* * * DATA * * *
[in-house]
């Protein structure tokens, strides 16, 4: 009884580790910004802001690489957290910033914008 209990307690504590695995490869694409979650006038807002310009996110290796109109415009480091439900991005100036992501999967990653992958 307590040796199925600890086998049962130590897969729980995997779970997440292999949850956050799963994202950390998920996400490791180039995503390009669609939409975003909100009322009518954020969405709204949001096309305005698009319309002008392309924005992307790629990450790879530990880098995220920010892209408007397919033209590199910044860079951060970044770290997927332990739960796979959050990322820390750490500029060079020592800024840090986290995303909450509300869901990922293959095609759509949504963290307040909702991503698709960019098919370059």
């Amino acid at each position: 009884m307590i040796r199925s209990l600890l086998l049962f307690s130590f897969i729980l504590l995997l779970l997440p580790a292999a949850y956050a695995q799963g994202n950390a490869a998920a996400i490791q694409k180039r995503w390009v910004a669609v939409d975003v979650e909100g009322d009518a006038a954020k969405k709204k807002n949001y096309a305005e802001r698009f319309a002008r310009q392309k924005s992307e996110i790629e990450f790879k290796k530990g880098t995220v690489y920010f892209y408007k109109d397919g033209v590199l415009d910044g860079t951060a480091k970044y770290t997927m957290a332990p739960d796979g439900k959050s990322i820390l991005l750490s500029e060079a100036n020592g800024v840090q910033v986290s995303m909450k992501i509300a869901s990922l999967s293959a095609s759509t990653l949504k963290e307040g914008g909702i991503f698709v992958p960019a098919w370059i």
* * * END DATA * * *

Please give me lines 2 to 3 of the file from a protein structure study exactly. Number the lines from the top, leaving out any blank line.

């Protein structure tokens, strides 16, 4: 009884580790910004802001690489957290910033914008 209990307690504590695995490869694409979650006038807002310009996110290796109109415009480091439900991005100036992501999967990653992958 307590040796199925600890086998049962130590897969729980995997779970997440292999949850956050799963994202950390998920996400490791180039995503390009669609939409975003909100009322009518954020969405709204949001096309305005698009319309002008392309924005992307790629990450790879530990880098995220920010892209408007397919033209590199910044860079951060970044770290997927332990739960796979959050990322820390750490500029060079020592800024840090986290995303909450509300869901990922293959095609759509949504963290307040909702991503698709960019098919370059």
């Amino acid at each position: 009884m307590i040796r199925s209990l600890l086998l049962f307690s130590f897969i729980l504590l995997l779970l997440p580790a292999a949850y956050a695995q799963g994202n950390a490869a998920a996400i490791q694409k180039r995503w390009v910004a669609v939409d975003v979650e909100g009322d009518a006038a954020k969405k709204k807002n949001y096309a305005e802001r698009f319309a002008r310009q392309k924005s992307e996110i790629e990450f790879k290796k530990g880098t995220v690489y920010f892209y408007k109109d397919g033209v590199l415009d910044g860079t951060a480091k970044y770290t997927m957290a332990p739960d796979g439900k959050s990322i820390l991005l750490s500029e060079a100036n020592g800024v840090q910033v986290s995303m909450k992501i509300a869901s990922l999967s293959a095609s759509t990653l949504k963290e307040g914008g909702i991503f698709v992958p960019a098919w370059i």